Are PCBs and Pesticides Contributing to Diabetes?
Photo via IRRI Images via Flickr CC
A couple years ago, we heard that diabetes could be linked to environmental pollution, specifically persistent organic pollutants (POP), which includes many pesticides. Now, in an analysis of 226 unique environmental factors that impact the onset of Type 2 diabetes, from nutrition to exposure to bacteria, viruses, allergens and toxins, researchers from Stanford University found that a particular pesticide derivative and PCB - an infamous environmental toxin - were both strongly associated with the development of the disease.
This "enviromics" approach taken by the researchers utilized high-speed computers and publicly accessible databases including Centers for Disease Control (CDC) National Health and Nutrition Examination Survey (NHANES), to analyze the potential factors of diabetes (once again highlighting how helpful open source data can be for scientists).
Finding New Ways to Factor the Environment into Causes of Disease
While the presence of pollutants in the environment seem to be significant factors for the disease, the conclusion of the study was less about pinning down specific causes and more about pinning down methods for finding causes. The researchers feel that too many scientists are focused on genetic research, and we need increased focus on environmental factors as well - and we need an equally thorough research method as that used for genetic factors.
Physorg notes, "The scientists describe their work as a demonstration that computational approaches can reveal as much about environmental contributions to disease as about genetic factors. They posit that the technique could be applied to other complex diseases like obesity, hypertension and cardiovascular disorders. The authors acknowledge that many challenges remain, including the fact that, unlike the genome, 'the environment is boundless.'"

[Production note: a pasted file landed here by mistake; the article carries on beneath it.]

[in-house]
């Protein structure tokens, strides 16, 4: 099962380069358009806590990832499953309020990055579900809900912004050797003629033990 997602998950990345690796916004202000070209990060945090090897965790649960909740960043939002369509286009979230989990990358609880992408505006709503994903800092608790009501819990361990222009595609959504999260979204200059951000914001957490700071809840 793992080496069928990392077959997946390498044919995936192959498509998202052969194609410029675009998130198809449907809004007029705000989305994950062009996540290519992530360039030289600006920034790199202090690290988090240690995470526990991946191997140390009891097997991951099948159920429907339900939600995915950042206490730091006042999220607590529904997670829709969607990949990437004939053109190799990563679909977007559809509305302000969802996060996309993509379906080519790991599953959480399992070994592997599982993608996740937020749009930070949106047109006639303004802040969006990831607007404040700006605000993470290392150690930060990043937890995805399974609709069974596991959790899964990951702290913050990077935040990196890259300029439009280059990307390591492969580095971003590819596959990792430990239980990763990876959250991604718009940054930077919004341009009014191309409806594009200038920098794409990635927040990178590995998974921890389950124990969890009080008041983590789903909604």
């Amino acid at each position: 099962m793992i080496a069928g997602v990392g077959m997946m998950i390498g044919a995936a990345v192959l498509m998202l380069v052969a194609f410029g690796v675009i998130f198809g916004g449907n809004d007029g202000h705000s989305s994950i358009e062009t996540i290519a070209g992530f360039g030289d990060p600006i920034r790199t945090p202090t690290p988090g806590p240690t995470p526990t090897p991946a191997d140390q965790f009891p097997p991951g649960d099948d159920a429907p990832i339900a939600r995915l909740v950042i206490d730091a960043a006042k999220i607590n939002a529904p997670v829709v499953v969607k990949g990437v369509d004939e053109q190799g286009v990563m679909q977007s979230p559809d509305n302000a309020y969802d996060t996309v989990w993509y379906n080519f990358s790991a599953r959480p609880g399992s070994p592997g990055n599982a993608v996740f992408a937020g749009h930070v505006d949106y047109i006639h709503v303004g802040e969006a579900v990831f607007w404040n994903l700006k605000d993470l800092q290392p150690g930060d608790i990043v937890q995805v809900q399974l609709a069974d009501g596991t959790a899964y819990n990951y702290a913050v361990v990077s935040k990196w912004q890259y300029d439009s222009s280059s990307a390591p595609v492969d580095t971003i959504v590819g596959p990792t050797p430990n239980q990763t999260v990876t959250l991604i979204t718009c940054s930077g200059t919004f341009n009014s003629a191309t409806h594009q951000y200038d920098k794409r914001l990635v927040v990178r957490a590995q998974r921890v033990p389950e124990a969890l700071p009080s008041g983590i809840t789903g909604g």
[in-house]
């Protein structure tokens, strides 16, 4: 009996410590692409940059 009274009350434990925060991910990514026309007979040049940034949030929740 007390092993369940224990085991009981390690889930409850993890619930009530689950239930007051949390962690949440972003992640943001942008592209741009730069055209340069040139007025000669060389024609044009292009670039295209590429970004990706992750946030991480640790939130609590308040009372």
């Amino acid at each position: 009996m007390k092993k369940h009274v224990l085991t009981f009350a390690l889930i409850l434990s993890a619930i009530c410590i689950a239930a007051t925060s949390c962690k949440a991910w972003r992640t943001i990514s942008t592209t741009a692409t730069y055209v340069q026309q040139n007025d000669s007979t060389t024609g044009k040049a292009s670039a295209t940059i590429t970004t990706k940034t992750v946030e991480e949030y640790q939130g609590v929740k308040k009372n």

"Everyone's been focused on the genetic causes of the disease," says Atul Butte, an assistant professor of biomedical informatics and pediatrics at Stanford. But, he notes, lately "people are dissatisfied with the little amount of risk we can explain with genetics."
The process was an idea from Stanford graduate student, Chirag Patel, who created a specialized computer program to assess the relevant information gathered from health survey databases. According to Scientific American, "After controlling for age, sex, body mass index, ethnicity and socioeconomic status, the group found that those with high levels of PCBs had a 15 percent chance of having type 2 diabetes, a correlation that had been shown in previous studies...The big surprises came from a chemical previously found in pesticides and a common form of vitamin E--levels of which seemed to influence the chances that an individual would have diabetes. Heptachlor epoxide is derived from a pesticide that was banned in the U.S. in the 1980s. It is still found in soil and water supplies and can turn up in food and be passed along in breast milk. High levels of it seemed to increase type 2 diabetes risk to about 7 percent."
Pesticides and Common Diseases
The role pesticides play in common diseases has become increasingly apparent. We just heard about pesticides being linked to the occurrence of ADHD - attention deficit hyperactivity disorder. And we don't even need to get started on the role they play in causing cancer.
This study also underscores how agriculture is a primary factor in the diabetes epidemic in the US. It comes down to both what we put on the fields - pesticides and pollutants that spark the disease - as well as what we choose to plant. Monocultures of corn used to create high-fructose corn syrup and other derivatives used to over-sweeten our foods are problematic. Organic farming of diverse crops is a simple solution to a serious disease.
While the study did not conclude that PCBs or the pesticide derivative are direct causes of diabetes, it did manage to single them out as chemicals to watch in the study of diabetes. And it also managed to put environmental factors in a higher position of priority when figuring out causes of diseases.
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